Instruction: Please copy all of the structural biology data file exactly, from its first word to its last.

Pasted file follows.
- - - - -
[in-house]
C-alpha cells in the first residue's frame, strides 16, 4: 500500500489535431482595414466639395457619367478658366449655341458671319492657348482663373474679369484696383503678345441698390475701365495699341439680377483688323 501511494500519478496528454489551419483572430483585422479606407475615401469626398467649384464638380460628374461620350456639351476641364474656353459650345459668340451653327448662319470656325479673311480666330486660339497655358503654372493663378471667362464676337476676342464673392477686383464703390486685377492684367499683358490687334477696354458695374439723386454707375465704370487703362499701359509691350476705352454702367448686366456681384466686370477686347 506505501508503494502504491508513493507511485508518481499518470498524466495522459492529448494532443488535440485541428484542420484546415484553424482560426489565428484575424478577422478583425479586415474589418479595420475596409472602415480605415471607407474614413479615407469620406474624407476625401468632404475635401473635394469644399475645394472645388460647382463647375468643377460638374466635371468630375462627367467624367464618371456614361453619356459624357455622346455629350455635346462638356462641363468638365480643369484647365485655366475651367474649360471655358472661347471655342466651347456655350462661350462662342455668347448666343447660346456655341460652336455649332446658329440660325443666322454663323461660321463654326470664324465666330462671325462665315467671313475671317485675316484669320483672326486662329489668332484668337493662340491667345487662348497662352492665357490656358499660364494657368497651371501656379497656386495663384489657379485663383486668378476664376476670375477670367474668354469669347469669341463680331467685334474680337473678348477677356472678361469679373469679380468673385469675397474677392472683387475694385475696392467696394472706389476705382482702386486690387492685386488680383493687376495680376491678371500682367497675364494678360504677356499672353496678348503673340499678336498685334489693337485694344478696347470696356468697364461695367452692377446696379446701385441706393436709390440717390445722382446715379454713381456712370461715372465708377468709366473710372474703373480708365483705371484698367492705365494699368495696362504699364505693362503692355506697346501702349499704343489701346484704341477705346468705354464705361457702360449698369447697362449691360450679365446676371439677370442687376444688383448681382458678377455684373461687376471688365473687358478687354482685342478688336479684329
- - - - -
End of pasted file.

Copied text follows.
[in-house]
C-alpha cells in the first residue's frame, strides 16, 4: 500500500489535431482595414466639395457619367478658366449655341458671319492657348482663373474679369484696383503678345441698390475701365495699341439680377483688323 501511494500519478496528454489551419483572430483585422479606407475615401469626398467649384464638380460628374461620350456639351476641364474656353459650345459668340451653327448662319470656325479673311480666330486660339497655358503654372493663378471667362464676337476676342464673392477686383464703390486685377492684367499683358490687334477696354458695374439723386454707375465704370487703362499701359509691350476705352454702367448686366456681384466686370477686347 506505501508503494502504491508513493507511485508518481499518470498524466495522459492529448494532443488535440485541428484542420484546415484553424482560426489565428484575424478577422478583425479586415474589418479595420475596409472602415480605415471607407474614413479615407469620406474624407476625401468632404475635401473635394469644399475645394472645388460647382463647375468643377460638374466635371468630375462627367467624367464618371456614361453619356459624357455622346455629350455635346462638356462641363468638365480643369484647365485655366475651367474649360471655358472661347471655342466651347456655350462661350462662342455668347448666343447660346456655341460652336455649332446658329440660325443666322454663323461660321463654326470664324465666330462671325462665315467671313475671317485675316484669320483672326486662329489668332484668337493662340491667345487662348497662352492665357490656358499660364494657368497651371501656379497656386495663384489657379485663383486668378476664376476670375477670367474668354469669347469669341463680331467685334474680337473678348477677356472678361469679373469679380468673385469675397474677392472683387475694385475696392467696394472706389476705382482702386486690387492685386488680383493687376495680376491678371500682367497675364494678360504677356499672353496678348503673340499678336498685334489693337485694344478696347470696356468697364461695367452692377446696379446701385441706393436709390440717390445722382446715379454713381456712370461715372465708377468709366473710372474703373480708365483705371484698367492705365494699368495696362504699364505693362503692355506697346501702349499704343489701346484704341477705346468705354464705361457702360449698369447697362449691360450679365446676371439677370442687376444688383448681382458678377455684373461687376471688365473687358478687354482685342478688336479684329